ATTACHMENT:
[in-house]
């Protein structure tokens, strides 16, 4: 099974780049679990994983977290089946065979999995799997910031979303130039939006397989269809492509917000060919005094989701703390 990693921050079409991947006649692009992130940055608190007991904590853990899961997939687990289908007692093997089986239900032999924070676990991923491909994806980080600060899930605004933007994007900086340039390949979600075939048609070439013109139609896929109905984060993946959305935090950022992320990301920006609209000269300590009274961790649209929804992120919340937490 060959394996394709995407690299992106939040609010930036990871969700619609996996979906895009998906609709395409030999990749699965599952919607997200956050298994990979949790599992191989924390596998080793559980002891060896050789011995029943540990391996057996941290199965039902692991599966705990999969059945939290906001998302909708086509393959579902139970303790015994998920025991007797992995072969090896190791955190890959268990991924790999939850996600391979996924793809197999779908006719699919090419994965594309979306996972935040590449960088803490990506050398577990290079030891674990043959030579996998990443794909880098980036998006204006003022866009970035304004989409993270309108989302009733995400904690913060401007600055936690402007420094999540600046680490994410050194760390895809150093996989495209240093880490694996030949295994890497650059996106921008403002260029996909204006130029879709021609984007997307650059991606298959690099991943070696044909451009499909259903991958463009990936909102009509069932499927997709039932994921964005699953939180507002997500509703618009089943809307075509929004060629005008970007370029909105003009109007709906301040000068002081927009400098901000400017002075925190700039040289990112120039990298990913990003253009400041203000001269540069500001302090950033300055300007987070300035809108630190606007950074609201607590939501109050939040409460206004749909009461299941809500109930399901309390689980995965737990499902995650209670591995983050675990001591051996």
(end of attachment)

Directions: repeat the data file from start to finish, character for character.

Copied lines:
[in-house]
């Protein structure tokens, strides 16, 4: 099974780049679990994983977290089946065979999995799997910031979303130039939006397989269809492509917000060919005094989701703390 990693921050079409991947006649692009992130940055608190007991904590853990899961997939687990289908007692093997089986239900032999924070676990991923491909994806980080600060899930605004933007994007900086340039390949979600075939048609070439013109139609896929109905984060993946959305935090950022992320990301920006609209000269300590009274961790649209929804992120919340937490 060959394996394709995407690299992106939040609010930036990871969700619609996996979906895009998906609709395409030999990749699965599952919607997200956050298994990979949790599992191989924390596998080793559980002891060896050789011995029943540990391996057996941290199965039902692991599966705990999969059945939290906001998302909708086509393959579902139970303790015994998920025991007797992995072969090896190791955190890959268990991924790999939850996600391979996924793809197999779908006719699919090419994965594309979306996972935040590449960088803490990506050398577990290079030891674990043959030579996998990443794909880098980036998006204006003022866009970035304004989409993270309108989302009733995400904690913060401007600055936690402007420094999540600046680490994410050194760390895809150093996989495209240093880490694996030949295994890497650059996106921008403002260029996909204006130029879709021609984007997307650059991606298959690099991943070696044909451009499909259903991958463009990936909102009509069932499927997709039932994921964005699953939180507002997500509703618009089943809307075509929004060629005008970007370029909105003009109007709906301040000068002081927009400098901000400017002075925190700039040289990112120039990298990913990003253009400041203000001269540069500001302090950033300055300007987070300035809108630190606007950074609201607590939501109050939040409460206004749909009461299941809500109930399901309390689980995965737990499902995650209670591995983050675990001591051996």